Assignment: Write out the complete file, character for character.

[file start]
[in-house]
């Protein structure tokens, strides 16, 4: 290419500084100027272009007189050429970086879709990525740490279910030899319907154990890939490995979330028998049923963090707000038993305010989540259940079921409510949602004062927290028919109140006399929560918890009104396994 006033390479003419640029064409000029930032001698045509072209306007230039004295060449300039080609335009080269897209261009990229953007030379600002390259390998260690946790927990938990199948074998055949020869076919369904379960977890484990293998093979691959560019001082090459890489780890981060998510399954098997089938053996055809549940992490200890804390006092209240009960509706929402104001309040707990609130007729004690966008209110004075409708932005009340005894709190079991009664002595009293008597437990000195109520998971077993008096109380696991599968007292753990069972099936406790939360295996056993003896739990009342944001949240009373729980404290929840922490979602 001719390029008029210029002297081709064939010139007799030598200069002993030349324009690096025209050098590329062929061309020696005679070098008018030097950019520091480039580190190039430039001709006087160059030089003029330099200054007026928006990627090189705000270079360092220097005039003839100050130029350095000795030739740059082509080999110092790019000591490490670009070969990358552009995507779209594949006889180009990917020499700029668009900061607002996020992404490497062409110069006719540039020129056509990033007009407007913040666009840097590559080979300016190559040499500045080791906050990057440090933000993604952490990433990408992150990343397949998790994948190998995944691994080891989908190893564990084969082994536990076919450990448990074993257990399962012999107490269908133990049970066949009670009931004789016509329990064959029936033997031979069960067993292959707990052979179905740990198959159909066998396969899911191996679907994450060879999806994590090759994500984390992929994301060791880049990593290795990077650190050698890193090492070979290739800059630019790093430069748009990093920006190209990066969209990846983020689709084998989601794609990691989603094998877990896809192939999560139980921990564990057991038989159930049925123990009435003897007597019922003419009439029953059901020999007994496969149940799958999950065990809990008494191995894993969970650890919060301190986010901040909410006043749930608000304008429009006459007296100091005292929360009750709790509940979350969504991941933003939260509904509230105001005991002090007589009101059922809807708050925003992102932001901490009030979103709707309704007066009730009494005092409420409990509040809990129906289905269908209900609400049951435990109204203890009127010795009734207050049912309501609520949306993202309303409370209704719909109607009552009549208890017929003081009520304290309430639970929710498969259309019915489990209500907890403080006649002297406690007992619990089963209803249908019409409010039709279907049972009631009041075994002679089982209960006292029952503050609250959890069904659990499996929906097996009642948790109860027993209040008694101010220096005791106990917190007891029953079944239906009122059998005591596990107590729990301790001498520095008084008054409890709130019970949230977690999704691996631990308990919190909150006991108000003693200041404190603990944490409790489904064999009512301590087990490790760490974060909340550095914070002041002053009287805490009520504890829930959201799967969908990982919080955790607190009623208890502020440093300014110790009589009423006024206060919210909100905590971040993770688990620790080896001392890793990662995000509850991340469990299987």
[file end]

[in-house]
């Protein structure tokens, strides 16, 4: 290419500084100027272009007189050429970086879709990525740490279910030899319907154990890939490995979330028998049923963090707000038993305010989540259940079921409510949602004062927290028919109140006399929560918890009104396994 006033390479003419640029064409000029930032001698045509072209306007230039004295060449300039080609335009080269897209261009990229953007030379600002390259390998260690946790927990938990199948074998055949020869076919369904379960977890484990293998093979691959560019001082090459890489780890981060998510399954098997089938053996055809549940992490200890804390006092209240009960509706929402104001309040707990609130007729004690966008209110004075409708932005009340005894709190079991009664002595009293008597437990000195109520998971077993008096109380696991599968007292753990069972099936406790939360295996056993003896739990009342944001949240009373729980404290929840922490979602 001719390029008029210029002297081709064939010139007799030598200069002993030349324009690096025209050098590329062929061309020696005679070098008018030097950019520091480039580190190039430039001709006087160059030089003029330099200054007026928006990627090189705000270079360092220097005039003839100050130029350095000795030739740059082509080999110092790019000591490490670009070969990358552009995507779209594949006889180009990917020499700029668009900061607002996020992404490497062409110069006719540039020129056509990033007009407007913040666009840097590559080979300016190559040499500045080791906050990057440090933000993604952490990433990408992150990343397949998790994948190998995944691994080891989908190893564990084969082994536990076919450990448990074993257990399962012999107490269908133990049970066949009670009931004789016509329990064959029936033997031979069960067993292959707990052979179905740990198959159909066998396969899911191996679907994450060879999806994590090759994500984390992929994301060791880049990593290795990077650190050698890193090492070979290739800059630019790093430069748009990093920006190209990066969209990846983020689709084998989601794609990691989603094998877990896809192939999560139980921990564990057991038989159930049925123990009435003897007597019922003419009439029953059901020999007994496969149940799958999950065990809990008494191995894993969970650890919060301190986010901040909410006043749930608000304008429009006459007296100091005292929360009750709790509940979350969504991941933003939260509904509230105001005991002090007589009101059922809807708050925003992102932001901490009030979103709707309704007066009730009494005092409420409990509040809990129906289905269908209900609400049951435990109204203890009127010795009734207050049912309501609520949306993202309303409370209704719909109607009552009549208890017929003081009520304290309430639970929710498969259309019915489990209500907890403080006649002297406690007992619990089963209803249908019409409010039709279907049972009631009041075994002679089982209960006292029952503050609250959890069904659990499996929906097996009642948790109860027993209040008694101010220096005791106990917190007891029953079944239906009122059998005591596990107590729990301790001498520095008084008054409890709130019970949230977690999704691996631990308990919190909150006991108000003693200041404190603990944490409790489904064999009512301590087990490790760490974060909340550095914070002041002053009287805490009520504890829930959201799967969908990982919080955790607190009623208890502020440093300014110790009589009423006024206060919210909100905590971040993770688990620790080896001392890793990662995000509850991340469990299987």